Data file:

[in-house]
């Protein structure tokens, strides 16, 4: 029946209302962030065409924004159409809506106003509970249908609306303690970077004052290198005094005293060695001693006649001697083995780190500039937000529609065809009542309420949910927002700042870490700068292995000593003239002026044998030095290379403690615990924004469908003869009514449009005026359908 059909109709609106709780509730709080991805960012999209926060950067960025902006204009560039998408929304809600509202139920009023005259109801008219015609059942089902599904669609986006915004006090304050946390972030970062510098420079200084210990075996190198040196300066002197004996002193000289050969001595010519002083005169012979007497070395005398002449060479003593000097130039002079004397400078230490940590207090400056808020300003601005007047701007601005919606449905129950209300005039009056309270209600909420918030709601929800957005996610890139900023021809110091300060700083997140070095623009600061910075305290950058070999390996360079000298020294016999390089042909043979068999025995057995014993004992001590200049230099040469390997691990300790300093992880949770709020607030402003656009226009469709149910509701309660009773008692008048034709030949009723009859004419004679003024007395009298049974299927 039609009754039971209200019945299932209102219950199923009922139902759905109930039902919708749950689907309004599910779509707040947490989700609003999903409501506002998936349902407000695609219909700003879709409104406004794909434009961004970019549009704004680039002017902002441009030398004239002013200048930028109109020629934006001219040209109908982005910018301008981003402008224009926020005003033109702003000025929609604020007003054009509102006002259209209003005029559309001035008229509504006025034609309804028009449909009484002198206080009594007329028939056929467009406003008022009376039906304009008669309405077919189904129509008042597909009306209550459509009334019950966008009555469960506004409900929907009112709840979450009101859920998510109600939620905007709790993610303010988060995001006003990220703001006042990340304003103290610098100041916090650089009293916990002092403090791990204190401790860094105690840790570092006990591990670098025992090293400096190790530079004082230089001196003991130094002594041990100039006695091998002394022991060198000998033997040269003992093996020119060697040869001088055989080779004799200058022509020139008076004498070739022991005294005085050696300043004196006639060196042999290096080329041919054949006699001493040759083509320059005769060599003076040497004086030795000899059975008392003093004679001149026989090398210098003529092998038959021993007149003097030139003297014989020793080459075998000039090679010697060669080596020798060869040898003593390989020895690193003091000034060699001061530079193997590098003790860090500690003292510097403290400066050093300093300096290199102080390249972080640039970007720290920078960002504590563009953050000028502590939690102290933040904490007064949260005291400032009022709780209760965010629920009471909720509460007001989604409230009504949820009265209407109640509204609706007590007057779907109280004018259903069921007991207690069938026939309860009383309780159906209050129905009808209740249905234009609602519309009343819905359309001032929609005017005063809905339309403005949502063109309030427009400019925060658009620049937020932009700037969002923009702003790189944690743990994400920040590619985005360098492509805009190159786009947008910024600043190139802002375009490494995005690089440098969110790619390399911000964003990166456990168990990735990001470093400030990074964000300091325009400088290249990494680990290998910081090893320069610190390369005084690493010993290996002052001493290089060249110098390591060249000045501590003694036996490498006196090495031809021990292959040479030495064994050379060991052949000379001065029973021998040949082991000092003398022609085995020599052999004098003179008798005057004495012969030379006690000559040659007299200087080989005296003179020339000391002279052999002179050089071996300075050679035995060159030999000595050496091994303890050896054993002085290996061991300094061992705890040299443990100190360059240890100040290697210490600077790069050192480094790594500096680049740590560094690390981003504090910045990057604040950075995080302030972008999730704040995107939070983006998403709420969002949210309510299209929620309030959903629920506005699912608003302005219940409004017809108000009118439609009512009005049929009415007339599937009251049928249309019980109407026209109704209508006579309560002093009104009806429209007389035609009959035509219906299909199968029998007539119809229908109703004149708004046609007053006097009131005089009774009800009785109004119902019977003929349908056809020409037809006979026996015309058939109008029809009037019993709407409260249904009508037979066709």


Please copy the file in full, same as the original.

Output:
[in-house]
């Protein structure tokens, strides 16, 4: 029946209302962030065409924004159409809506106003509970249908609306303690970077004052290198005094005293060695001693006649001697083995780190500039937000529609065809009542309420949910927002700042870490700068292995000593003239002026044998030095290379403690615990924004469908003869009514449009005026359908 059909109709609106709780509730709080991805960012999209926060950067960025902006204009560039998408929304809600509202139920009023005259109801008219015609059942089902599904669609986006915004006090304050946390972030970062510098420079200084210990075996190198040196300066002197004996002193000289050969001595010519002083005169012979007497070395005398002449060479003593000097130039002079004397400078230490940590207090400056808020300003601005007047701007601005919606449905129950209300005039009056309270209600909420918030709601929800957005996610890139900023021809110091300060700083997140070095623009600061910075305290950058070999390996360079000298020294016999390089042909043979068999025995057995014993004992001590200049230099040469390997691990300790300093992880949770709020607030402003656009226009469709149910509701309660009773008692008048034709030949009723009859004419004679003024007395009298049974299927 039609009754039971209200019945299932209102219950199923009922139902759905109930039902919708749950689907309004599910779509707040947490989700609003999903409501506002998936349902407000695609219909700003879709409104406004794909434009961004970019549009704004680039002017902002441009030398004239002013200048930028109109020629934006001219040209109908982005910018301008981003402008224009926020005003033109702003000025929609604020007003054009509102006002259209209003005029559309001035008229509504006025034609309804028009449909009484002198206080009594007329028939056929467009406003008022009376039906304009008669309405077919189904129509008042597909009306209550459509009334019950966008009555469960506004409900929907009112709840979450009101859920998510109600939620905007709790993610303010988060995001006003990220703001006042990340304003103290610098100041916090650089009293916990002092403090791990204190401790860094105690840790570092006990591990670098025992090293400096190790530079004082230089001196003991130094002594041990100039006695091998002394022991060198000998033997040269003992093996020119060697040869001088055989080779004799200058022509020139008076004498070739022991005294005085050696300043004196006639060196042999290096080329041919054949006699001493040759083509320059005769060599003076040497004086030795000899059975008392003093004679001149026989090398210098003529092998038959021993007149003097030139003297014989020793080459075998000039090679010697060669080596020798060869040898003593390989020895690193003091000034060699001061530079193997590098003790860090500690003292510097403290400066050093300093300096290199102080390249972080640039970007720290920078960002504590563009953050000028502590939690102290933040904490007064949260005291400032009022709780209760965010629920009471909720509460007001989604409230009504949820009265209407109640509204609706007590007057779907109280004018259903069921007991207690069938026939309860009383309780159906209050129905009808209740249905234009609602519309009343819905359309001032929609005017005063809905339309403005949502063109309030427009400019925060658009620049937020932009700037969002923009702003790189944690743990994400920040590619985005360098492509805009190159786009947008910024600043190139802002375009490494995005690089440098969110790619390399911000964003990166456990168990990735990001470093400030990074964000300091325009400088290249990494680990290998910081090893320069610190390369005084690493010993290996002052001493290089060249110098390591060249000045501590003694036996490498006196090495031809021990292959040479030495064994050379060991052949000379001065029973021998040949082991000092003398022609085995020599052999004098003179008798005057004495012969030379006690000559040659007299200087080989005296003179020339000391002279052999002179050089071996300075050679035995060159030999000595050496091994303890050896054993002085290996061991300094061992705890040299443990100190360059240890100040290697210490600077790069050192480094790594500096680049740590560094690390981003504090910045990057604040950075995080302030972008999730704040995107939070983006998403709420969002949210309510299209929620309030959903629920506005699912608003302005219940409004017809108000009118439609009512009005049929009415007339599937009251049928249309019980109407026209109704209508006579309560002093009104009806429209007389035609009959035509219906299909199968029998007539119809229908109703004149708004046609007053006097009131005089009774009800009785109004119902019977003929349908056809020409037809006979026996015309058939109008029809009037019993709407409260249904009508037979066709």